The report suggests that Big Oil is undermining its climate action through investments in PR stunts rather than real action. So far, many oil and gas companies have published only partial data to skew the bigger picture of their renewable energy operations. Many continue to promote initiatives such as carbon capture and storage (CCS) and carbon offsetting in oil and gas projects, rather than demonstrating their investments in green energy sources. To date, the publication shows there is no sign of a fundamental reorientation of the industry’s core business that would allow it to play any role in the energy transition. 

In addition to the lack of evidence showing any real contribution to the green transition, the report stated that BP, Equinor, Wintershall, and TotalEnergies even reduced their investments in low-carbon or renewable products in 2022, compared to the previous year. This is surprising considering the ambitious climate pledges made by all 12 oil majors in recent years. Most have committed to the target of net-zero carbon emissions by 2050, yet none has published a comprehensive strategy on how it will achieve this goal. Further, most intend to continue investing heavily in oil and gas production beyond 2030.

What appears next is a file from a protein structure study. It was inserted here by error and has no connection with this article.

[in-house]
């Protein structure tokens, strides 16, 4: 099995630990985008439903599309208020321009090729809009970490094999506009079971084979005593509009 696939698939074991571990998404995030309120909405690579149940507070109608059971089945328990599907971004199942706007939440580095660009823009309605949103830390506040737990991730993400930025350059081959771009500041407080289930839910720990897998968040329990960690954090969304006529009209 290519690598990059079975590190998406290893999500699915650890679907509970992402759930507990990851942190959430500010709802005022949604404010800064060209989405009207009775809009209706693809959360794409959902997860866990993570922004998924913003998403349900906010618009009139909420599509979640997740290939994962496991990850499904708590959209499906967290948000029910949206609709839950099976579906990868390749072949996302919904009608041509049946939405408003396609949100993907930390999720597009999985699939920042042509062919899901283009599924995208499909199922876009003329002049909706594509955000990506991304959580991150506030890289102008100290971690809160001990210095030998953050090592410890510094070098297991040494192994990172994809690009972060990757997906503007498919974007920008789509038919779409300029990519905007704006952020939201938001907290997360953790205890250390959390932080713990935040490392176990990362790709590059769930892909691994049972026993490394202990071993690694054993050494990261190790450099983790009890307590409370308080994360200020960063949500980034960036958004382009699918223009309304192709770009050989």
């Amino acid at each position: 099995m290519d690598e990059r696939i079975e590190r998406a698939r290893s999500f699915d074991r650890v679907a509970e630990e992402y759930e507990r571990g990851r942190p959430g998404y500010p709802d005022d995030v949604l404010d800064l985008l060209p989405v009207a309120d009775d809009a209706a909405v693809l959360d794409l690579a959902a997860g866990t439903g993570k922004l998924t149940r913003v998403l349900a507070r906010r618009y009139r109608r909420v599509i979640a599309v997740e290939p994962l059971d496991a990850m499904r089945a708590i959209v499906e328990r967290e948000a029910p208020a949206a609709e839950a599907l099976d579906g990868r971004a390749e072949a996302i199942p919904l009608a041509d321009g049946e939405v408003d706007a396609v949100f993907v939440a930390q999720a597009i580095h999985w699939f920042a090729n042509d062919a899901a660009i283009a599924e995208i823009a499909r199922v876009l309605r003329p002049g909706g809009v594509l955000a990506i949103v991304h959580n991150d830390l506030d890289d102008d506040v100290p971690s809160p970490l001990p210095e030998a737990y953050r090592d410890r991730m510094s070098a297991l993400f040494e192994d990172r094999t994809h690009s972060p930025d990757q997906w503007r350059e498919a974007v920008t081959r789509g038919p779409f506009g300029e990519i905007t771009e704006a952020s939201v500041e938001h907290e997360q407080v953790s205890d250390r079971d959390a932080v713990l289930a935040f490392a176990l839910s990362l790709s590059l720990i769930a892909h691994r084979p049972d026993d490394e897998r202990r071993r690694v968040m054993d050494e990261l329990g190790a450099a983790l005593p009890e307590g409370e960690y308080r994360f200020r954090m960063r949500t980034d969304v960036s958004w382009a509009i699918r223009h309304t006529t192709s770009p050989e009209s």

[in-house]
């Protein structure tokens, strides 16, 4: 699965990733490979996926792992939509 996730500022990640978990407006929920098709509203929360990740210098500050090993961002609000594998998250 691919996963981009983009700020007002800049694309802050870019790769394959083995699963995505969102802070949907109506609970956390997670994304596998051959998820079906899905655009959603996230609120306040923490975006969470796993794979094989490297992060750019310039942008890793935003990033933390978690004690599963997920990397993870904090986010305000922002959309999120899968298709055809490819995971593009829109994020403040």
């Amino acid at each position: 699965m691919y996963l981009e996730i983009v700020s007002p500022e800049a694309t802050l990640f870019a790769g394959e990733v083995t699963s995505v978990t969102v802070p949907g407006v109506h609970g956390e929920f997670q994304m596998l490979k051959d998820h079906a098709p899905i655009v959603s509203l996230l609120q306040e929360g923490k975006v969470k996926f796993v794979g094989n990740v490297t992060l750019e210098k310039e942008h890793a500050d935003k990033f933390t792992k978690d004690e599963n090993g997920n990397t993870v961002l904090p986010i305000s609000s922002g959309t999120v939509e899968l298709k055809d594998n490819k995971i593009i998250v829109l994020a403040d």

Many major oil and gas companies have promoted the idea of “low-carbon oil” in recent years, largely in response to international and governmental pressure to decarbonise operations. Several companies are now moving away from ageing oil and gas projects in traditional oil regions to new projects in largely untapped regions of the world, such as countries in Africa and the Caribbean. Developing new projects in these regions means companies can shape them to be less carbon-intensive than previous operations, by using more efficient production technologies and incorporating CCS activities. This may allow them to continue drilling for oil and gas for longer, as they justify low carbon production as vital to meeting the mid-term energy needs of the world’s population. 

Grete Tveit, the senior vice president for low-carbon solutions at Equinor, recently said the Norwegian major is delivering an “optimised oil and gas portfolio”. She explained, “Fossil fuels will be needed in 2050 but will have to be produced with the lowest emissions possible.”